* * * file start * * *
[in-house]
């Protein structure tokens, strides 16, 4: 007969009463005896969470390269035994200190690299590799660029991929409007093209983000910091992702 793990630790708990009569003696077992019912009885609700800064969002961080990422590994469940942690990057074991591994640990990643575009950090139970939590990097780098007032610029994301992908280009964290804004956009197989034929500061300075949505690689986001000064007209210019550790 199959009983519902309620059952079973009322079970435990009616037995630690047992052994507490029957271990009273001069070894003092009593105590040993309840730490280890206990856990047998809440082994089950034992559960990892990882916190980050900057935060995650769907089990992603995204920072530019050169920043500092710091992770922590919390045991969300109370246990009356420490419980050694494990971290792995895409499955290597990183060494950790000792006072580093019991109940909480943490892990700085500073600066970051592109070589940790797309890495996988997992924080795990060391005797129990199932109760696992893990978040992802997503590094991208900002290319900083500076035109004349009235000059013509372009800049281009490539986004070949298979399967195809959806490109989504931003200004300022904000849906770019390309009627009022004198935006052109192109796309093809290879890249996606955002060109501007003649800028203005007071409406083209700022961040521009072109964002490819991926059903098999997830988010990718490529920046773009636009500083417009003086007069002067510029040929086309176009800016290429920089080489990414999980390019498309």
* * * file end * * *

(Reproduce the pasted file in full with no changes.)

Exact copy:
[in-house]
């Protein structure tokens, strides 16, 4: 007969009463005896969470390269035994200190690299590799660029991929409007093209983000910091992702 793990630790708990009569003696077992019912009885609700800064969002961080990422590994469940942690990057074991591994640990990643575009950090139970939590990097780098007032610029994301992908280009964290804004956009197989034929500061300075949505690689986001000064007209210019550790 199959009983519902309620059952079973009322079970435990009616037995630690047992052994507490029957271990009273001069070894003092009593105590040993309840730490280890206990856990047998809440082994089950034992559960990892990882916190980050900057935060995650769907089990992603995204920072530019050169920043500092710091992770922590919390045991969300109370246990009356420490419980050694494990971290792995895409499955290597990183060494950790000792006072580093019991109940909480943490892990700085500073600066970051592109070589940790797309890495996988997992924080795990060391005797129990199932109760696992893990978040992802997503590094991208900002290319900083500076035109004349009235000059013509372009800049281009490539986004070949298979399967195809959806490109989504931003200004300022904000849906770019390309009627009022004198935006052109192109796309093809290879890249996606955002060109501007003649800028203005007071409406083209700022961040521009072109964002490819991926059903098999997830988010990718490529920046773009636009500083417009003086007069002067510029040929086309176009800016290429920089080489990414999980390019498309």